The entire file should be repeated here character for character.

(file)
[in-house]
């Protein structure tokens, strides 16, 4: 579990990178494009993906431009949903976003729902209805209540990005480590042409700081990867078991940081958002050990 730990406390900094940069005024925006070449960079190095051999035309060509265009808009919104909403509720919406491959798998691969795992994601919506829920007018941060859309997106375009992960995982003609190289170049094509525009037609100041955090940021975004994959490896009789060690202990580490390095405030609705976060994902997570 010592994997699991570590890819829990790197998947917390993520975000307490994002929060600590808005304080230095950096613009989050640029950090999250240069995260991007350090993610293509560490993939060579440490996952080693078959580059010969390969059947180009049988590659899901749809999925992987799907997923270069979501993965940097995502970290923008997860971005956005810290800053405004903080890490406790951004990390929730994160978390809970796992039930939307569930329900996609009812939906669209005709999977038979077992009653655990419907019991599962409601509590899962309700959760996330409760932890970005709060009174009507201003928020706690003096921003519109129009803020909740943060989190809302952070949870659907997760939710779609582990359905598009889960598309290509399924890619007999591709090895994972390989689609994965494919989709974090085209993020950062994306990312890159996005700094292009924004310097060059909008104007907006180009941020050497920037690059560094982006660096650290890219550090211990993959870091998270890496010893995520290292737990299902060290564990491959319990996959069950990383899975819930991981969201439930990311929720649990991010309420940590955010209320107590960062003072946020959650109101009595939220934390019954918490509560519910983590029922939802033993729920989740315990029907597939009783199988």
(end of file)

[in-house]
């Protein structure tokens, strides 16, 4: 579990990178494009993906431009949903976003729902209805209540990005480590042409700081990867078991940081958002050990 730990406390900094940069005024925006070449960079190095051999035309060509265009808009919104909403509720919406491959798998691969795992994601919506829920007018941060859309997106375009992960995982003609190289170049094509525009037609100041955090940021975004994959490896009789060690202990580490390095405030609705976060994902997570 010592994997699991570590890819829990790197998947917390993520975000307490994002929060600590808005304080230095950096613009989050640029950090999250240069995260991007350090993610293509560490993939060579440490996952080693078959580059010969390969059947180009049988590659899901749809999925992987799907997923270069979501993965940097995502970290923008997860971005956005810290800053405004903080890490406790951004990390929730994160978390809970796992039930939307569930329900996609009812939906669209005709999977038979077992009653655990419907019991599962409601509590899962309700959760996330409760932890970005709060009174009507201003928020706690003096921003519109129009803020909740943060989190809302952070949870659907997760939710779609582990359905598009889960598309290509399924890619007999591709090895994972390989689609994965494919989709974090085209993020950062994306990312890159996005700094292009924004310097060059909008104007907006180009941020050497920037690059560094982006660096650290890219550090211990993959870091998270890496010893995520290292737990299902060290564990491959319990996959069950990383899975819930991981969201439930990311929720649990991010309420940590955010209320107590960062003072946020959650109101009595939220934390019954918490509560519910983590029922939802033993729920989740315990029907597939009783199988």